Shooting a close-up video of your face as you say the dialogue along with the track is very helpful. It is also recommended that keep a mirror next to your computer, so you can quickly try out expressions and mouth shapes. If you watch yourself in a mirror, don’t speak too slowly— speak at the same speed as the recording. If you speak slowly, you tend to over-enunciate which will lead to more mouth shapes than you need.

Generally, you can animate the dialogue using pose-to-pose animation a layered approach, or a combination of the two, both the approaches are recommended. First, work on the key poses in the scene, touching the jaw rotation, mouth shape, cheeks, eyes, and eyebrows. Then go back to the start of the scene and do a jaw pass on one phrase at a time, focusing only on the jaw rotation (opening and closing).
Open the jaw on the vowels A,E, I, O, and U. As you open and close the jaw, vary the amount, as in the photos below. It’s important to emphasize the big vowel accents with wide, open mouths.

You should close the mouth on consonants like B, P, and M, and usually for at least 2 frames. If you go from an open mouth to a closed one and only hold it for one frame before opening it again, it can pop and look like a mistake, or not read at all. Keep in mind that a closed mouth isn’t always a straight horizontal line.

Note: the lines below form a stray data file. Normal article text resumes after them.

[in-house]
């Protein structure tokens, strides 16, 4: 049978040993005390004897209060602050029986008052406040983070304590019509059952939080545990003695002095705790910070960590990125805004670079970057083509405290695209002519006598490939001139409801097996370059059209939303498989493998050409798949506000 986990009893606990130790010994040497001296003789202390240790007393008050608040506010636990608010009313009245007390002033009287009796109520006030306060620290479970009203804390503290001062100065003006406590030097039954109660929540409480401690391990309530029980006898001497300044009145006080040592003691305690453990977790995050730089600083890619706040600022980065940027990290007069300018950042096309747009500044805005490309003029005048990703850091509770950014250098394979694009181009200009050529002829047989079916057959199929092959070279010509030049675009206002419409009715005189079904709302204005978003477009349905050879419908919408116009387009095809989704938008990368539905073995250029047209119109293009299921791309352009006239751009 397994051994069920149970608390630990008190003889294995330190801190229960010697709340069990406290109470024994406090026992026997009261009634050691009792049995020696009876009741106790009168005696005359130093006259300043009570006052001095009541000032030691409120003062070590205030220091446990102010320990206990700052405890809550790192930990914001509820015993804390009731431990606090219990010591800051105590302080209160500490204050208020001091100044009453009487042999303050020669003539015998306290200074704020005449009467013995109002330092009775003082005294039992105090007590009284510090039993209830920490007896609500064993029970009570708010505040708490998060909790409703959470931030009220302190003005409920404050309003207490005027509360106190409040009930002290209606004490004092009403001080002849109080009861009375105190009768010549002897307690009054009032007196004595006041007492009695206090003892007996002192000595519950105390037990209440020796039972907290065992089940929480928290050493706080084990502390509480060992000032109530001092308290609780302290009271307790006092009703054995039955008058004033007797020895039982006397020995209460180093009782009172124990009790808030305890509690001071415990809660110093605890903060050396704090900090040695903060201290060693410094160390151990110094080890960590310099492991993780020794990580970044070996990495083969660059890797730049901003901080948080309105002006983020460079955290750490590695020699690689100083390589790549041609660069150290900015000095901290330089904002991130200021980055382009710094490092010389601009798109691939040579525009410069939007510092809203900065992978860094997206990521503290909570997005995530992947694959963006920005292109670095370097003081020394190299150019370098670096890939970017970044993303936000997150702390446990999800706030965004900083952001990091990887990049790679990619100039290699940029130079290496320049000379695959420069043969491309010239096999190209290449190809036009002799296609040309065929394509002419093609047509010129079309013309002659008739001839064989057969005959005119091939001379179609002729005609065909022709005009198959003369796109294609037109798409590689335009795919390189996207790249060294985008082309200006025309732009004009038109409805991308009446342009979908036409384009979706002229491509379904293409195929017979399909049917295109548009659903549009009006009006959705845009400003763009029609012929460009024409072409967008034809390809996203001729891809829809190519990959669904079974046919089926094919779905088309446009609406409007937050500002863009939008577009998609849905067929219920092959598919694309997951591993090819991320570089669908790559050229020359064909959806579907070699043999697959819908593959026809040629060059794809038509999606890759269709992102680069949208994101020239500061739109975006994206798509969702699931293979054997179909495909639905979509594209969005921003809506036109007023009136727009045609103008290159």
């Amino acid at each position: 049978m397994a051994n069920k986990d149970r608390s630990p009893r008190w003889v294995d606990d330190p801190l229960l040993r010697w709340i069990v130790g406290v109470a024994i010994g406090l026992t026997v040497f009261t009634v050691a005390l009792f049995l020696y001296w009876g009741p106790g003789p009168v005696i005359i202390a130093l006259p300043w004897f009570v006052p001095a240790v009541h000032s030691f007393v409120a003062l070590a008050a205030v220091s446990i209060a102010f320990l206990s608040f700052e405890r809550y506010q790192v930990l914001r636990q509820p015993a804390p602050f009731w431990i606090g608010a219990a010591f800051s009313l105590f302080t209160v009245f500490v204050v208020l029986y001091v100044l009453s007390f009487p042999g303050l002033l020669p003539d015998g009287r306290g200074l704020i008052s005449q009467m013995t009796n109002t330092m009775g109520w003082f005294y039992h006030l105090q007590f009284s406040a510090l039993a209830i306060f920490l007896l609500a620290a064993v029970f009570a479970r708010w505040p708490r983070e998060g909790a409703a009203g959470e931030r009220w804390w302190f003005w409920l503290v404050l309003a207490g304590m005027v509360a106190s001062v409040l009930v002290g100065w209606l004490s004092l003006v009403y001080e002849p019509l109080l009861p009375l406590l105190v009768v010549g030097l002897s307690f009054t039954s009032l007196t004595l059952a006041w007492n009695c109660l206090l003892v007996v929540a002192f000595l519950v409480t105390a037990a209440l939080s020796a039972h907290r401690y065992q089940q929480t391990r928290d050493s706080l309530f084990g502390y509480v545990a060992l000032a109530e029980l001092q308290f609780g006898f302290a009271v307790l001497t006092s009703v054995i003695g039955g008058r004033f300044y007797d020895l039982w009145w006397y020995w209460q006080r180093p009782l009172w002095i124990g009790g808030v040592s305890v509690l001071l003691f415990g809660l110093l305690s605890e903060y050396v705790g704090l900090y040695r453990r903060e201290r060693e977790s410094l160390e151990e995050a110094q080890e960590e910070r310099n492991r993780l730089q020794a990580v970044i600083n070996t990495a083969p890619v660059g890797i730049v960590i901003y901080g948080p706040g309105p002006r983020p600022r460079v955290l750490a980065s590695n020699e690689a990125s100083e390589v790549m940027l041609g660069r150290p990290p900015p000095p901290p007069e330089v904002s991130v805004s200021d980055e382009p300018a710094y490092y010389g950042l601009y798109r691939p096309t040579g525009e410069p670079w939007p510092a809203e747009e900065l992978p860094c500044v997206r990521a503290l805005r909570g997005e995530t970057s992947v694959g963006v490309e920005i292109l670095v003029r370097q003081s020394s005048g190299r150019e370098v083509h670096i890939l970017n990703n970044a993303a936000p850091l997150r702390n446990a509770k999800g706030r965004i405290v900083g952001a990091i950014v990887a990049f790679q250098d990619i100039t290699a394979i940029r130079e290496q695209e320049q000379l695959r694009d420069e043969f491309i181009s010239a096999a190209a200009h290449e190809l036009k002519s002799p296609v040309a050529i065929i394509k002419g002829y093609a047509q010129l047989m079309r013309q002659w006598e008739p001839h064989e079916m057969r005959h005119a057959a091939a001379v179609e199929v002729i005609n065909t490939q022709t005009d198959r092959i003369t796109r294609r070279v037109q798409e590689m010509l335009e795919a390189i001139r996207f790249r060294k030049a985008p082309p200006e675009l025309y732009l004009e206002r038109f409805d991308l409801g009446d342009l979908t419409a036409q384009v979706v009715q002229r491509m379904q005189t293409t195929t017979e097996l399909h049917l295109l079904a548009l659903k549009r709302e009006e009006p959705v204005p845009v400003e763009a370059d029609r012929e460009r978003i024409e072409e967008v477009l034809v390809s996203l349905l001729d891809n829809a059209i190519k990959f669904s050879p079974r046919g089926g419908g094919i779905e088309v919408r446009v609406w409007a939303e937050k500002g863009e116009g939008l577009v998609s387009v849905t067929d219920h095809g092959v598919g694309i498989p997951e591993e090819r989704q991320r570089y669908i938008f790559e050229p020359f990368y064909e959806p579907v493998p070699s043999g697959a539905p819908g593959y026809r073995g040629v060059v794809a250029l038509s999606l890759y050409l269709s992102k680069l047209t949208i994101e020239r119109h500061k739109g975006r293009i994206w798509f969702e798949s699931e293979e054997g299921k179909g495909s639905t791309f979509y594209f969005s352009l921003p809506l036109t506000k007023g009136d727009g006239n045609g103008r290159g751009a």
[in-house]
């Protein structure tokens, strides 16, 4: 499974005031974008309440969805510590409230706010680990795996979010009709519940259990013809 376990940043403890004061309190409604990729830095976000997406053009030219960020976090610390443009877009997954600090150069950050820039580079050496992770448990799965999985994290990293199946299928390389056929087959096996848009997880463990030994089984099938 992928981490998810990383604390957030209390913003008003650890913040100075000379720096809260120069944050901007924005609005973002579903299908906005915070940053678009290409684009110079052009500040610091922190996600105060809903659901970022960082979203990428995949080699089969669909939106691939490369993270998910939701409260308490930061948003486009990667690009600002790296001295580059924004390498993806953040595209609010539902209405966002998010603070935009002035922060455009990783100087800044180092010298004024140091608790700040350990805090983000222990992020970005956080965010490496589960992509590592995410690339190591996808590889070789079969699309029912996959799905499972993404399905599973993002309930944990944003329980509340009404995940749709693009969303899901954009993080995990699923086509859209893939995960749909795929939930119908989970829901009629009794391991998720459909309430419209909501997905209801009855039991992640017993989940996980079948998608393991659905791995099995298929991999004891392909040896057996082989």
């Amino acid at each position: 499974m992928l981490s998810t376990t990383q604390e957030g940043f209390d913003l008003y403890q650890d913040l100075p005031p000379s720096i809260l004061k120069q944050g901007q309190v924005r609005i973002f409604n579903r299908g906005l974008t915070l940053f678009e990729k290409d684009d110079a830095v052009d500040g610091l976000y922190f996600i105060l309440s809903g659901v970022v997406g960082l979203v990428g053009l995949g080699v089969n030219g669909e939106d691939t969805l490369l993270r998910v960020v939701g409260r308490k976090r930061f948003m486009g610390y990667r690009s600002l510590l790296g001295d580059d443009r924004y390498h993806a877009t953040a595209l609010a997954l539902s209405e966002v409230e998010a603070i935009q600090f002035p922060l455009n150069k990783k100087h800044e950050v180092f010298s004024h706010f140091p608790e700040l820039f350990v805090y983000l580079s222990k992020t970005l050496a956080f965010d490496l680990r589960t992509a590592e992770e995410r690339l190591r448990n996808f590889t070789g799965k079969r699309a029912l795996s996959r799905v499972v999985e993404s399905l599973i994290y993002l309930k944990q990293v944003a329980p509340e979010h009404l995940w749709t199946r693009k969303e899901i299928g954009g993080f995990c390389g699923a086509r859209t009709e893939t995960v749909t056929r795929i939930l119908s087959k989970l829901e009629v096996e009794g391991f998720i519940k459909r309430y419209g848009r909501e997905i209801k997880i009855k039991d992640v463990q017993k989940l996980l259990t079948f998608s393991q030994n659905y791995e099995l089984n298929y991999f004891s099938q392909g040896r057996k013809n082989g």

Once the jaw pass is working, select all of the controls on the lower half of the face, set keys on them to match the jaw keys, and then start to refine the mouth shapes. It is recommended to usually do the mouth corners next, then the cheeks, then the lip controls.
Look for interesting mouth shapes that reflect the personality of the voice. Enjoy the process of animating lip movements.

03/06/2020

ASSIGNMENT OF THE DAY

EXPOSURE COMPENSATION

Many Professional Photographers are big proponent of shooting in “P” (program mode). Essentially the camera chooses the aperture/shutter speed for you, as well as the exposure.

If you want to get better exposures in your photos (in P mode), try experimenting with exposure-compensation.
Ask a person to stand in the bright sun, and take a series of different photos (with different exposure compensations):

0, +1, +2, +3, -1, -2, -3

Then look at your LCD screen, and look at the exposure of each photo. Then look at the real world — how does your exposure-compensations change how your photos end up looking?

Figure out what exposure-compensations work well for your camera, in different settings. Each camera thinks differently and has different exposure compensation modes. So treat this assignment as a way for you to better understand the light, and how your camera thinks.

Be creative and shoot the above mentioned assignment, Post your best shot of the day in your page and share the link below in the comment box.